TLT: An ETF Overview

When looking at the iShares 20+ Year Treasury Bond (TLT) exchange traded fund (ETF), it is important to consider whether or not interest rates are likely to rise or remain low. Here, the relationship between Treasury yield bonds and interest rates is key to understand.

Generally speaking, if you predict interest rates to rise in the future, it is best to avoid long-term bonds (such as the TLT, which is a 20-year Treasury bond) that could lock in a lower interest rate. However, if you believe interest rates will fall, then it makes sense to invest in an ETF like the TLT. 

Even at the turn of a new decade, the economy seems to be going strong. In fact, Freddie Mac reports that "despite the negative impacts of trade and the deteriorating global economy, the domestic U.S. economy continues to grow and the three-year low in mortgage rates has poised housing to reaccelerate." To start, let’s look at TLT’s key metrics.

Key Metrics of TLT ETF

  • Purpose: Tracks the Barclays U.S. 20+ Year Treasury Bond Index.
  • Inception date: July 22, 2002
  • 20-day average volume: 9,920,465
  • Expense ratio: 0.15% (very low)
  • Year-to-date performance: 22.85%
  • 1-year performance: 34.42%
  • 3-year performance: 13.95%

Economy and the Fed

Diving in a little further, gross domestic product (GDP) increased by 2.1% in 2019. Even though interest rates are currently low, these strong growth numbers make it less likely for the Federal Reserve to raise rates.

Freddie Mac reports that despite rumors or fears around an economic slowdown, the U.S. labor market stands firm. Unemployment numbers are also low, hitting some of their lowest since the early 1970s. In fact, given all the cheap money and extreme leverage created across many markets, the Federal Reserve likely knows that raising rates would lead to a debt crisis. The Federal Reserve itself currently has a $6.7 trillion balance sheet.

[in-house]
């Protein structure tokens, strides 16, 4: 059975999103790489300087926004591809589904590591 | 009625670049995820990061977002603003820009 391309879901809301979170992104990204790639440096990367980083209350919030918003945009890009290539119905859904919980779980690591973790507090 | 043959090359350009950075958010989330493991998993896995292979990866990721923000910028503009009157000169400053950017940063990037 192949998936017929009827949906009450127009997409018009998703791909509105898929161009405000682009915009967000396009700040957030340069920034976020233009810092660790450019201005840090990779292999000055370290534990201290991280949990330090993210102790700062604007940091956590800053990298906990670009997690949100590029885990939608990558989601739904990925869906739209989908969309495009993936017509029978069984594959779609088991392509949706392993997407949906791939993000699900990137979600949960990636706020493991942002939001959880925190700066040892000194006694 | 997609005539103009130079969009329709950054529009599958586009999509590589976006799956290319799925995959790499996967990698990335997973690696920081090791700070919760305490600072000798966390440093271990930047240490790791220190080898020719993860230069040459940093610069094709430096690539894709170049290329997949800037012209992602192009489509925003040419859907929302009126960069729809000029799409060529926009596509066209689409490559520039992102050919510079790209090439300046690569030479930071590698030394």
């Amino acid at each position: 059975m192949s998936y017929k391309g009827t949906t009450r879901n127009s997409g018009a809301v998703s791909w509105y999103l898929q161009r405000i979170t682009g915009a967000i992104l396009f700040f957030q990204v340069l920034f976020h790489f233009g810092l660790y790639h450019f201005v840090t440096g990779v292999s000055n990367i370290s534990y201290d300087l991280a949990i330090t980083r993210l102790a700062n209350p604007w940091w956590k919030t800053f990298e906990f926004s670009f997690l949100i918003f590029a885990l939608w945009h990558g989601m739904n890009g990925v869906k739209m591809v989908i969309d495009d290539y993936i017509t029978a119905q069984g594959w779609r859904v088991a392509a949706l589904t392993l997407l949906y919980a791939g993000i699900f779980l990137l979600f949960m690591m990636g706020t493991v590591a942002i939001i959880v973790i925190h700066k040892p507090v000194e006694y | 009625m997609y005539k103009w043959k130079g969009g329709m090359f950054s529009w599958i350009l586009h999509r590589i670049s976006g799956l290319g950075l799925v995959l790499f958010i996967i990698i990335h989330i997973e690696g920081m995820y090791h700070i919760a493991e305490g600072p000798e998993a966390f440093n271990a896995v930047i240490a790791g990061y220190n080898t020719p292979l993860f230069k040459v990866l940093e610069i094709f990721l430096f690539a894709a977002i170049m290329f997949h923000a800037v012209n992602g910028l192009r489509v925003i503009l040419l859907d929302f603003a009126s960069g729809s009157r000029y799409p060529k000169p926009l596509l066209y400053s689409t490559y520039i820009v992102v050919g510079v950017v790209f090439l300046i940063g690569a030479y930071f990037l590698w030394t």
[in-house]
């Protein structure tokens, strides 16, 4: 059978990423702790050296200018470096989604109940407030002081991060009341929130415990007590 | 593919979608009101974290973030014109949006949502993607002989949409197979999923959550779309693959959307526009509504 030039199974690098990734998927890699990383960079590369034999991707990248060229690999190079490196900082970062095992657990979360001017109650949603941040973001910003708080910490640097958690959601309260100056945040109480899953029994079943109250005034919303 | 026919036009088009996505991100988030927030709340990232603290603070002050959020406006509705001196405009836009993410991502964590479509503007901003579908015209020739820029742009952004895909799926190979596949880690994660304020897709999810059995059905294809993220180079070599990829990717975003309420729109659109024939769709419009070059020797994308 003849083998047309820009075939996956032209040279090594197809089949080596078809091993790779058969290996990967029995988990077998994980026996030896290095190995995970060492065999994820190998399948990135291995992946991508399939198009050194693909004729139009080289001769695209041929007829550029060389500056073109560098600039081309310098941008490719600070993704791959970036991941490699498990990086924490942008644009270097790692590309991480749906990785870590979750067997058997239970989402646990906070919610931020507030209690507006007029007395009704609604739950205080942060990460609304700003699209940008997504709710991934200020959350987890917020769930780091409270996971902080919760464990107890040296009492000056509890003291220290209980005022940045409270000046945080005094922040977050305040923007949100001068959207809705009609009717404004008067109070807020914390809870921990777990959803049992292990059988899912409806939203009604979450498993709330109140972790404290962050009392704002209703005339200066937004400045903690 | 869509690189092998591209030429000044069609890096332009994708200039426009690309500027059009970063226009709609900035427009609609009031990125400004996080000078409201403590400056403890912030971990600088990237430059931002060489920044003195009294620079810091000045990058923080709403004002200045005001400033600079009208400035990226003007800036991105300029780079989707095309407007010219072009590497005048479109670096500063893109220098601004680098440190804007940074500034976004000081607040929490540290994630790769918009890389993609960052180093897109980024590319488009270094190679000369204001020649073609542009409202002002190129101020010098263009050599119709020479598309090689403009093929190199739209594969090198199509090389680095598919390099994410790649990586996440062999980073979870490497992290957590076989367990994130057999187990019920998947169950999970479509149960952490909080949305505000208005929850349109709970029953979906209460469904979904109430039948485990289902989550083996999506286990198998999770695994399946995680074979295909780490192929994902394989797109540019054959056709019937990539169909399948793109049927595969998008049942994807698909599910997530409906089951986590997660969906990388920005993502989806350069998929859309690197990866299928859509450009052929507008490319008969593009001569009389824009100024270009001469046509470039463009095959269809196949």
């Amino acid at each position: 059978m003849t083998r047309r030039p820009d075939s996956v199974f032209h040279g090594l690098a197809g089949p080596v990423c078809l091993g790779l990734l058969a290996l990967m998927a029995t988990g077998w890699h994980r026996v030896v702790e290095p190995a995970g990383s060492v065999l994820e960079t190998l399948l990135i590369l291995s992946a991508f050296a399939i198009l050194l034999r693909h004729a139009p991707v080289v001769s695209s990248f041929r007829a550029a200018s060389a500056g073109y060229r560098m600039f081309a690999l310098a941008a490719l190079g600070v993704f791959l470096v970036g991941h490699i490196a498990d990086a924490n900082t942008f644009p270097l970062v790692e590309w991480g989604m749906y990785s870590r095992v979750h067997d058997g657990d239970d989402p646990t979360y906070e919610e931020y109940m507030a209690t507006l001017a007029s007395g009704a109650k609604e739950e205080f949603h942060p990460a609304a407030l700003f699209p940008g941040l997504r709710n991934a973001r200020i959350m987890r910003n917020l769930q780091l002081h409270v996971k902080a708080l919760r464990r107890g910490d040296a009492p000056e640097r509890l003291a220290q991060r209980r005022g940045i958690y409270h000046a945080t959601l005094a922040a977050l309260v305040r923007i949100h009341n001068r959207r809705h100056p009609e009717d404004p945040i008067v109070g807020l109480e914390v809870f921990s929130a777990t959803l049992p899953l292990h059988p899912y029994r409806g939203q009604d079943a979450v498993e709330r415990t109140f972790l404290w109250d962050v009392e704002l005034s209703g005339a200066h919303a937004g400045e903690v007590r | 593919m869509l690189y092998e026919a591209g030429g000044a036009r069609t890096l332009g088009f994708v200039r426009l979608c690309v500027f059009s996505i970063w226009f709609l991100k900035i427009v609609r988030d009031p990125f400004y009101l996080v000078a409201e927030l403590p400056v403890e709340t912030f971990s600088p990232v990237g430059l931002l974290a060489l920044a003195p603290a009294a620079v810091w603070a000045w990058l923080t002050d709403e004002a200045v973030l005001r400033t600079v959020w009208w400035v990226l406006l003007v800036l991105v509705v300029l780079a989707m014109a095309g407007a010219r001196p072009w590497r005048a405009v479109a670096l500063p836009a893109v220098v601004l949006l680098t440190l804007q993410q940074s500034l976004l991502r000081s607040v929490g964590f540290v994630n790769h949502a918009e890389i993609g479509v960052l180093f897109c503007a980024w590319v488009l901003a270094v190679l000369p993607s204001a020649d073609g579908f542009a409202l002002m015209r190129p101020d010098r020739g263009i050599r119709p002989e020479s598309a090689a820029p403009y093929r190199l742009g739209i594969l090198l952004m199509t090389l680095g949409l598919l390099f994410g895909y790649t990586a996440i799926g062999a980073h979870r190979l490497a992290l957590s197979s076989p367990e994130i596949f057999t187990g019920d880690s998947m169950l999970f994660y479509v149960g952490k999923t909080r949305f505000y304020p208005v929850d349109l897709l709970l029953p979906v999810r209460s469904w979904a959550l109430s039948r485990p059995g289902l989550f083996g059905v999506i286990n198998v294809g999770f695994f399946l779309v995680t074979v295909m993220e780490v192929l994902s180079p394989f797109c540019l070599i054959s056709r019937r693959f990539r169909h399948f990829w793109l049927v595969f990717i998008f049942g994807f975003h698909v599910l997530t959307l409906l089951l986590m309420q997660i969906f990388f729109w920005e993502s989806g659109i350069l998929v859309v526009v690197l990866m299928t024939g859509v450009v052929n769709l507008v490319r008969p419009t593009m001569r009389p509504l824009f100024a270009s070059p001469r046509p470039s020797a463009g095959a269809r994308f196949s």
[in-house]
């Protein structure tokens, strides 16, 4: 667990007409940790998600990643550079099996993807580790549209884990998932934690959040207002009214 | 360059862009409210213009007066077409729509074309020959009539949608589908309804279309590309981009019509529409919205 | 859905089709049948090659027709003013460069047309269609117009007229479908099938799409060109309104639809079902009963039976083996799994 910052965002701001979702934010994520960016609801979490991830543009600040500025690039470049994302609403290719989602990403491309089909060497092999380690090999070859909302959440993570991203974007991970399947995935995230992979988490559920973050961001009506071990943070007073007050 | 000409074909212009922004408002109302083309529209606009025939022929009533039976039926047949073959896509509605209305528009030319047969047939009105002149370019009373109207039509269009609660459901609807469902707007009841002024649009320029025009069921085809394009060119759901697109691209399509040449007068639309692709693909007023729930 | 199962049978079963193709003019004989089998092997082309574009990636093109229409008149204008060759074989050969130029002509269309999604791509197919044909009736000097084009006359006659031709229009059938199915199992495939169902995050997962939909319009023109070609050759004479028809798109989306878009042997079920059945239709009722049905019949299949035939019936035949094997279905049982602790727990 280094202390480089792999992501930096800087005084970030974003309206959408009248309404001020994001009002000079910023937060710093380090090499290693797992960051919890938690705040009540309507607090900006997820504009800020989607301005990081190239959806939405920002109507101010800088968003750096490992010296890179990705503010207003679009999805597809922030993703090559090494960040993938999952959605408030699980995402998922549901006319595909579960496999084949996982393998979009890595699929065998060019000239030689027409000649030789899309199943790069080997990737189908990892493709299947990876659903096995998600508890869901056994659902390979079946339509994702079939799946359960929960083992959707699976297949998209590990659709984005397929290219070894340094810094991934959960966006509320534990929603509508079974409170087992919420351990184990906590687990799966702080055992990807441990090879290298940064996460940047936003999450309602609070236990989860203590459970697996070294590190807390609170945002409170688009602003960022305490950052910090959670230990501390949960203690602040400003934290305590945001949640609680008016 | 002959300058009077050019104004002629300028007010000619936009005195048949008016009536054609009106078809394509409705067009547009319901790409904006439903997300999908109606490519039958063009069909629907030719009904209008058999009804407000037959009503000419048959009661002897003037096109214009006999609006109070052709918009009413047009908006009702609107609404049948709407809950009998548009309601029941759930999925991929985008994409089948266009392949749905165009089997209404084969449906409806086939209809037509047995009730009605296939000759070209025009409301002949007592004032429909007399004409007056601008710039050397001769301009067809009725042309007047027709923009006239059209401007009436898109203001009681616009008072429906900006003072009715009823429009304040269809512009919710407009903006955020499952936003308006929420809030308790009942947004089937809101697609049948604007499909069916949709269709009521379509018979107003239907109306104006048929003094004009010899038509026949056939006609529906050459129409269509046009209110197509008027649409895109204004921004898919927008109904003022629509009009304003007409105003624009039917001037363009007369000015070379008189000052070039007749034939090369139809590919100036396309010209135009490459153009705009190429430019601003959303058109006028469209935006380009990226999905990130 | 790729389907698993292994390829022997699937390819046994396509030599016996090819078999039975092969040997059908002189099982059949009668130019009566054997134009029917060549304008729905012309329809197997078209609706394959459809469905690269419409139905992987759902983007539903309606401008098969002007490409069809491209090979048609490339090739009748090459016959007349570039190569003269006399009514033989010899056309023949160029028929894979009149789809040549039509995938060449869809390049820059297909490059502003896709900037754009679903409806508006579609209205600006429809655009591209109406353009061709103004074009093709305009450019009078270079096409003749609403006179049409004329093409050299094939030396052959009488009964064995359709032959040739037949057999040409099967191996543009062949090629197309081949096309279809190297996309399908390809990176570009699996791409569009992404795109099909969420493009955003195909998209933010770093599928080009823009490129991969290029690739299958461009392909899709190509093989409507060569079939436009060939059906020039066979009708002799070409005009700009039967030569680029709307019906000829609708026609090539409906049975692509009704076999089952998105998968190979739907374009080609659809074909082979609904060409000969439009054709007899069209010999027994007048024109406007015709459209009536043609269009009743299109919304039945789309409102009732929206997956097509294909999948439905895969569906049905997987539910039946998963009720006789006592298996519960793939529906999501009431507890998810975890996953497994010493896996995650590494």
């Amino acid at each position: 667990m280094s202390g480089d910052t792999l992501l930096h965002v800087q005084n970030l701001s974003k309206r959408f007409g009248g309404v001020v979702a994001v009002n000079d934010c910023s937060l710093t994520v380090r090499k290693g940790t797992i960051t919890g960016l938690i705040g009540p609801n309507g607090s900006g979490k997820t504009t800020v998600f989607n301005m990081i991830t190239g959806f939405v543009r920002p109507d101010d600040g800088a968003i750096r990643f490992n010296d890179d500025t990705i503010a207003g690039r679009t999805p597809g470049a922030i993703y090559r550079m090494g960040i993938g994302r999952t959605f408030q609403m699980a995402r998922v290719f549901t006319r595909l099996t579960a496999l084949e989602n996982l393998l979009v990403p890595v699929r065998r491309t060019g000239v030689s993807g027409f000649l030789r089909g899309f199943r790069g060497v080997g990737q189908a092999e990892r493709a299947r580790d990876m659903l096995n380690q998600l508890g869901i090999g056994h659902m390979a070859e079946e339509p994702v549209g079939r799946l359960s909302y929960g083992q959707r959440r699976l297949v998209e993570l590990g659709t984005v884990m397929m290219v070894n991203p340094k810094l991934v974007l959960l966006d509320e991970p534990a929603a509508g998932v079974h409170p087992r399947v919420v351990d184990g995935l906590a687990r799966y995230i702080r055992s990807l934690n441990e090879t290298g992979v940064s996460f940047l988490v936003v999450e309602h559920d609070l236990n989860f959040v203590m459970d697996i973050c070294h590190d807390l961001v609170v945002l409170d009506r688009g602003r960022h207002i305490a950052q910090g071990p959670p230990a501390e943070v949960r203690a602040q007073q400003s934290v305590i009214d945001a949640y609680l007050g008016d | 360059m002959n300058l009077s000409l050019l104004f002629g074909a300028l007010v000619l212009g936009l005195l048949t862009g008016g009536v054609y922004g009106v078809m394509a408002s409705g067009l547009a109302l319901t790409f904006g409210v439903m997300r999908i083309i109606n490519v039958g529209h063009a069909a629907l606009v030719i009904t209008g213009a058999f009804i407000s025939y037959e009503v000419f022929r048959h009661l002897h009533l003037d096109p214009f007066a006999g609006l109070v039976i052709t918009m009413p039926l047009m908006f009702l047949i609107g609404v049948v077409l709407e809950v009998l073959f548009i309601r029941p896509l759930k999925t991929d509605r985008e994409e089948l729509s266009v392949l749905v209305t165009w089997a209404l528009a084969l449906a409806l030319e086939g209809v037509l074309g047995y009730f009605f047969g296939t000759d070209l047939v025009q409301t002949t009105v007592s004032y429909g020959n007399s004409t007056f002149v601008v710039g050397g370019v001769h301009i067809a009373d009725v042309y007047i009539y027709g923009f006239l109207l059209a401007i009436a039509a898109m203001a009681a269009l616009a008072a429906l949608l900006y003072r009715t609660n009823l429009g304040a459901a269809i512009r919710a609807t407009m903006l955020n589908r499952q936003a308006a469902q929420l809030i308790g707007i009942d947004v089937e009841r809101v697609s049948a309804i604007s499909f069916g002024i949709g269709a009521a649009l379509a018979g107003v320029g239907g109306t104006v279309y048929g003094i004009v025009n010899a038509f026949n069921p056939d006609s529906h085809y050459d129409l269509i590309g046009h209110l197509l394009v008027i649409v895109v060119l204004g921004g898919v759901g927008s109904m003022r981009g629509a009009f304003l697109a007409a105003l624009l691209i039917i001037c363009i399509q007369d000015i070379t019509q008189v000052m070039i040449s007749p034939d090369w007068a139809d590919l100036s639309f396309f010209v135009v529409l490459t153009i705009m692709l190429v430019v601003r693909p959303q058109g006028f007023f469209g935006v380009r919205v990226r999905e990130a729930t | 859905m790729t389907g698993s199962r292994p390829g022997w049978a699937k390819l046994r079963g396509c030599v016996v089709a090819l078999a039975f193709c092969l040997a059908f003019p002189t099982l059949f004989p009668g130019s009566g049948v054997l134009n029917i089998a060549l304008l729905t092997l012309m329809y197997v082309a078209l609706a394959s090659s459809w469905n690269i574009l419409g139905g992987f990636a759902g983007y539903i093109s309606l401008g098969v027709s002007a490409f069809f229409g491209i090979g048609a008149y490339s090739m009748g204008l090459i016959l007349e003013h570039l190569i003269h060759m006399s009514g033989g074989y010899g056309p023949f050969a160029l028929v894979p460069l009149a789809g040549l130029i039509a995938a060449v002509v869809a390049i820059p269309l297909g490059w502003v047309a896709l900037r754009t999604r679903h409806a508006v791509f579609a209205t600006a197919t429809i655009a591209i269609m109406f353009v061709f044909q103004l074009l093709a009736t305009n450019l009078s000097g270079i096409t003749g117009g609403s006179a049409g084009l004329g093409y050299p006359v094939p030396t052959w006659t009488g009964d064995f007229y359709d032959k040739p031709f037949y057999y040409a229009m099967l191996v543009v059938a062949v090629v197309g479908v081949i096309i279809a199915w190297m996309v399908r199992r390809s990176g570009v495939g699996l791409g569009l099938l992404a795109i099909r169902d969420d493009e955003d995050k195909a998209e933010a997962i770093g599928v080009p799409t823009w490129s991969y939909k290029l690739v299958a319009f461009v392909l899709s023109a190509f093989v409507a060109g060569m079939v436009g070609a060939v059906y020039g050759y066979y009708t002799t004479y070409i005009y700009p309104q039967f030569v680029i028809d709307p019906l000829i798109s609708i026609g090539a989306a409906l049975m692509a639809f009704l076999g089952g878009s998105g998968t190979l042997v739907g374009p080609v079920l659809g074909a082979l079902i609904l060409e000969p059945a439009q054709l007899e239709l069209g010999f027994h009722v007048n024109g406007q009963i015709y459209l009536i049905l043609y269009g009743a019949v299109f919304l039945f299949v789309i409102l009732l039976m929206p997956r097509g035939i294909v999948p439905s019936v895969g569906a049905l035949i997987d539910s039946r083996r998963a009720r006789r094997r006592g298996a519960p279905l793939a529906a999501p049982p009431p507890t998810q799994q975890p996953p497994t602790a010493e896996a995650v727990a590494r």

If you want to invest in bonds, consider high-quality short-term government bonds. That said, in a deflationary environment, massive deleveraging occurs, which increases the value of the dollar. The U.S. dollar is likely to be the best long bet. As prices for goods and services decline, purchasing power increases. Also, by staying in cash (at all-time market highs), if deflation occurs and the market tanks, you will have an opportunity to buy stocks at big discounts.

The above analysis should be seen from a macro perspective. In the short run, anything can happen. It’s impossible to time the market, but it’s relatively easy to predict long-term results based on logic and trends.

The Bottom Line

TLT is a high-quality ETF, thanks to a low expense ratio and liquidity. It should present a decent investment opportunity in the near future due to low-interest rates which drive up the price of bonds, but it’s probably not the best place to be over the next few years. Consider short-term high-quality short-term government bonds, the U.S. dollar, and best of all cash.

Dan Moskowitz does not have any positions in TLT. He is currently long in FAZ, TECS, DRR, and BIS.

Article Sources
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  1. Freddie Mac. "Low Mortgage Rates, Strong Labor Market Fueling Housing Market."

  2. iShares. "iShares 20+ Year Treasury Bond ETF: Fact Sheet as of 03/21/2020."

  3. iShares. "iShares 20+ Year Treasury Bond ETF."

  4. U.S. Bureau of Economic Analysis. "Gross Domestic Product, Fourth Quarter and Year 2019 (Second Estimate)."

  5. U.S. Federal Reserve. "Credit and Liquidity Programs and the Balance Sheet."

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